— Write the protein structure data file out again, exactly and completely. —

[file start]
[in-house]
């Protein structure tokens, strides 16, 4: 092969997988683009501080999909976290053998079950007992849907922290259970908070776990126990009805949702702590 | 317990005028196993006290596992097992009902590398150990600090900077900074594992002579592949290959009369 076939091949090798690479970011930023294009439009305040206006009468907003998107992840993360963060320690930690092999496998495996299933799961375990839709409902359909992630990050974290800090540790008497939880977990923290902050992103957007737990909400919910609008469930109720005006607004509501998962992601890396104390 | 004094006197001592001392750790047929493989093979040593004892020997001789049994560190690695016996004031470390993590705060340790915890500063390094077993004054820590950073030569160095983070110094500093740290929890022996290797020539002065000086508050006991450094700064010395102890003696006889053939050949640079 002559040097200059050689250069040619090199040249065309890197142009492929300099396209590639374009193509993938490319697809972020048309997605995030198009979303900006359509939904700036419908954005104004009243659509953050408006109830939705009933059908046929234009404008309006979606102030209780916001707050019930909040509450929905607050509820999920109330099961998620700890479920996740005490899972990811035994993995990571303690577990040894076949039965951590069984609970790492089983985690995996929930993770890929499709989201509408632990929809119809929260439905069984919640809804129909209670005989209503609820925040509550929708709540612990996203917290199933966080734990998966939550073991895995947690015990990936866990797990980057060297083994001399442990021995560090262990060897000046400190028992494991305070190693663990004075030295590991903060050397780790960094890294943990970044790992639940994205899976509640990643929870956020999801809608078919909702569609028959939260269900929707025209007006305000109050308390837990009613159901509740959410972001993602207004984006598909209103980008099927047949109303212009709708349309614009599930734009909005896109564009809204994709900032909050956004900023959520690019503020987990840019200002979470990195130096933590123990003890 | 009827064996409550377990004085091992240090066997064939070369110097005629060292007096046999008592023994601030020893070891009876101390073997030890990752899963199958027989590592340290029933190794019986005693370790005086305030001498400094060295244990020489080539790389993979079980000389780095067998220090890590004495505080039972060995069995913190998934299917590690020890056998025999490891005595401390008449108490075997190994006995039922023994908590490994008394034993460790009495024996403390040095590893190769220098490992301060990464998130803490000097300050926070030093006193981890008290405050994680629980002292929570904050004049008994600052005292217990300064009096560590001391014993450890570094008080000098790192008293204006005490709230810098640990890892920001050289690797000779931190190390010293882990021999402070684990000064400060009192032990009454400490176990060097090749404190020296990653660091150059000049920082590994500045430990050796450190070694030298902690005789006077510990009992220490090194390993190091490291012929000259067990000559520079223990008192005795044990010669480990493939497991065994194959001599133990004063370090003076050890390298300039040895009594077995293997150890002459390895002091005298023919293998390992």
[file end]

[in-house]
């Protein structure tokens, strides 16, 4: 092969997988683009501080999909976290053998079950007992849907922290259970908070776990126990009805949702702590 | 317990005028196993006290596992097992009902590398150990600090900077900074594992002579592949290959009369 076939091949090798690479970011930023294009439009305040206006009468907003998107992840993360963060320690930690092999496998495996299933799961375990839709409902359909992630990050974290800090540790008497939880977990923290902050992103957007737990909400919910609008469930109720005006607004509501998962992601890396104390 | 004094006197001592001392750790047929493989093979040593004892020997001789049994560190690695016996004031470390993590705060340790915890500063390094077993004054820590950073030569160095983070110094500093740290929890022996290797020539002065000086508050006991450094700064010395102890003696006889053939050949640079 002559040097200059050689250069040619090199040249065309890197142009492929300099396209590639374009193509993938490319697809972020048309997605995030198009979303900006359509939904700036419908954005104004009243659509953050408006109830939705009933059908046929234009404008309006979606102030209780916001707050019930909040509450929905607050509820999920109330099961998620700890479920996740005490899972990811035994993995990571303690577990040894076949039965951590069984609970790492089983985690995996929930993770890929499709989201509408632990929809119809929260439905069984919640809804129909209670005989209503609820925040509550929708709540612990996203917290199933966080734990998966939550073991895995947690015990990936866990797990980057060297083994001399442990021995560090262990060897000046400190028992494991305070190693663990004075030295590991903060050397780790960094890294943990970044790992639940994205899976509640990643929870956020999801809608078919909702569609028959939260269900929707025209007006305000109050308390837990009613159901509740959410972001993602207004984006598909209103980008099927047949109303212009709708349309614009599930734009909005896109564009809204994709900032909050956004900023959520690019503020987990840019200002979470990195130096933590123990003890 | 009827064996409550377990004085091992240090066997064939070369110097005629060292007096046999008592023994601030020893070891009876101390073997030890990752899963199958027989590592340290029933190794019986005693370790005086305030001498400094060295244990020489080539790389993979079980000389780095067998220090890590004495505080039972060995069995913190998934299917590690020890056998025999490891005595401390008449108490075997190994006995039922023994908590490994008394034993460790009495024996403390040095590893190769220098490992301060990464998130803490000097300050926070030093006193981890008290405050994680629980002292929570904050004049008994600052005292217990300064009096560590001391014993450890570094008080000098790192008293204006005490709230810098640990890892920001050289690797000779931190190390010293882990021999402070684990000064400060009192032990009454400490176990060097090749404190020296990653660091150059000049920082590994500045430990050796450190070694030298902690005789006077510990009992220490090194390993190091490291012929000259067990000559520079223990008192005795044990010669480990493939497991065994194959001599133990004063370090003076050890390298300039040895009594077995293997150890002459390895002091005298023919293998390992």